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Horse Blago: 'Everybody comes to see the gov'

This Blagojevich loves to jog around his paddock. Of course, he has a lot of hair. And he likes to joke around.

So far, the standard-bred harness racing horse named after the former governor hasn’t cracked any Elvis jokes…  

But his trainer Karen Tkaczyk says he’s the barn prankster.  

"He’s just like a clown, you know? Like, he’s got a window in his door and if you’re standing there he comes out and he takes your hat off your head. He’ll grab your jacket. He just likes to play like a little puppy dog almost, you know?" she says.

Blagojevich, the horse, was born in 2005 on a farm in Big Rock, Illinois. The breeder named him Blagojevich, mostly to be cute. Horses are often named after their mothers, and his mother was called Political Promise. Plus, the horse racing industry at the time was trying to get on the governor’s good side.

His owners included Phil Langley and John Johnston, two racetrack executives. Johnston ended up testifying against the former governor in his corruption trial. He said Blagojevich tried to extort campaign contributions from him. 

And so Blagojevich the horse became a sore subject. Langley and Johnston sold him for $5,000.  He now races in Michigan and Windsor, Canada.

His new owners couldn’t change his name, though.

Tony Somone of the Illinois Harness Horseracing Association says once a horse races one time, his name becomes permanent.

"That’s for obvious reason. You’re not going to change the name of a horse and people who are betting get confused," Somone says.

It’s such serious business, horse names are actually screened and registered.

Janet Terhune of the U.S. Trotting Association makes sure the names given to standard bred horses are appropriate.

"We use urban dictionary a lot because people are always trying to name horses nasty names and don’t ask me why. I have no idea," she says. "There was a whole series of ‘panties’ that raced in the 1970s. I was like, really? Panty Raid, I mean, she was a great race mare, but we have to have a horse named Panty Raid?"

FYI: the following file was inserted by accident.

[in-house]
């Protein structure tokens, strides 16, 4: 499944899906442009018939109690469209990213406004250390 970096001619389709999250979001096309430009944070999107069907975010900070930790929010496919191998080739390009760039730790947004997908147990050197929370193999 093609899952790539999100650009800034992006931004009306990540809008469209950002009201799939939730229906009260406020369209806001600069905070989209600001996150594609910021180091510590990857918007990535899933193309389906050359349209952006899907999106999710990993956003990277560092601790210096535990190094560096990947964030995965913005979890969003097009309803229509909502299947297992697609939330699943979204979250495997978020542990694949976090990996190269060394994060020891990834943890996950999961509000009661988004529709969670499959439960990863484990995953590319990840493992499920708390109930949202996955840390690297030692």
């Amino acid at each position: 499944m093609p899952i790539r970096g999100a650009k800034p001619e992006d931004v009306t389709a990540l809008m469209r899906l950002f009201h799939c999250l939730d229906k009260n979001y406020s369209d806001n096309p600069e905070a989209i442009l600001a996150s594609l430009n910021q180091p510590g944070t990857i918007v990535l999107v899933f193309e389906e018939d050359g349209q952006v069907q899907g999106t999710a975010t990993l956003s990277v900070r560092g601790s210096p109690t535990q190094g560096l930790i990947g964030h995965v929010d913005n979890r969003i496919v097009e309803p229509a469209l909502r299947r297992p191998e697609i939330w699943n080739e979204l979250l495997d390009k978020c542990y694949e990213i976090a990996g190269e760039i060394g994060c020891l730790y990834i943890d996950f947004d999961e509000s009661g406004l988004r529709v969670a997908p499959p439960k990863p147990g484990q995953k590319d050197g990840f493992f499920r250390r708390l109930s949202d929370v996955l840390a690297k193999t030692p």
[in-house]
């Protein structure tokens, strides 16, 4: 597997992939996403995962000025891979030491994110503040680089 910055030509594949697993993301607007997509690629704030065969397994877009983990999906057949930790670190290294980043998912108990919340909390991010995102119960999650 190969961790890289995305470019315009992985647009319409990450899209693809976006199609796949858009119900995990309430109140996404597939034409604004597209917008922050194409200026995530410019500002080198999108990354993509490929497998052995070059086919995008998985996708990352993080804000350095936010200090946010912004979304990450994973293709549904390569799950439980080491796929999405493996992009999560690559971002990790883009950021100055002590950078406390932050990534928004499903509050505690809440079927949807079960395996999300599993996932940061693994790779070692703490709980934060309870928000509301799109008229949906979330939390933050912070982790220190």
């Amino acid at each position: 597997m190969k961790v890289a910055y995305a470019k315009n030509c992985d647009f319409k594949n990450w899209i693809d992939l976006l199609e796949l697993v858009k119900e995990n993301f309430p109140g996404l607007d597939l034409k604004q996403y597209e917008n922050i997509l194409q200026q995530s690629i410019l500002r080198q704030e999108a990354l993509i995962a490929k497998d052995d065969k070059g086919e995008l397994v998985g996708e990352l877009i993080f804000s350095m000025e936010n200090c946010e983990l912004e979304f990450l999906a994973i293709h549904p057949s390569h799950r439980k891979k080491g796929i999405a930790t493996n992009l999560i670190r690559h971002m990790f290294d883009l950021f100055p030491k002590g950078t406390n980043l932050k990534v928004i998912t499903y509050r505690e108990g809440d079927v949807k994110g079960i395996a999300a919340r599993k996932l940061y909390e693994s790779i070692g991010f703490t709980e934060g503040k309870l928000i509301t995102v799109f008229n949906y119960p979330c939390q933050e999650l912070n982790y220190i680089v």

Horses also aren’t supposed to be named after specific people. The name ‘Blagojevich’ worked because it was the former governor’s last name only. Had the owners tried to register him as Rod Blagojevich, the trotting association probably would have said, “no.”

In his new home, the horse doesn’t really go by his name anyway.

"Actually we call him 'the governor,'" Tkaczyk says. "As a matter of fact, when I call him to enter him in race, I always tell everybody it’s the gov, and they’re like, OK."

His handlers know a little of the former governor’s trial.

"I heard he tried to sell some kind of senate seat or something," Tkaczyk says.

Apparently, the horse is comfortable in his more anonymous setting. Not only has he won his new owners a little bit of money, he’s popular.

"He’s got a great personality," she says. "Just an all around great animal to be around. Competitive on the track and nice in the barn."

Out of 91 races in his lifetime so far, he’s won 11 and placed well in many others.

I told his trainer if she really wanted to get him energized before a race, she should play some Elvis  music in the barn, but probably not "Jailhouse Rock."

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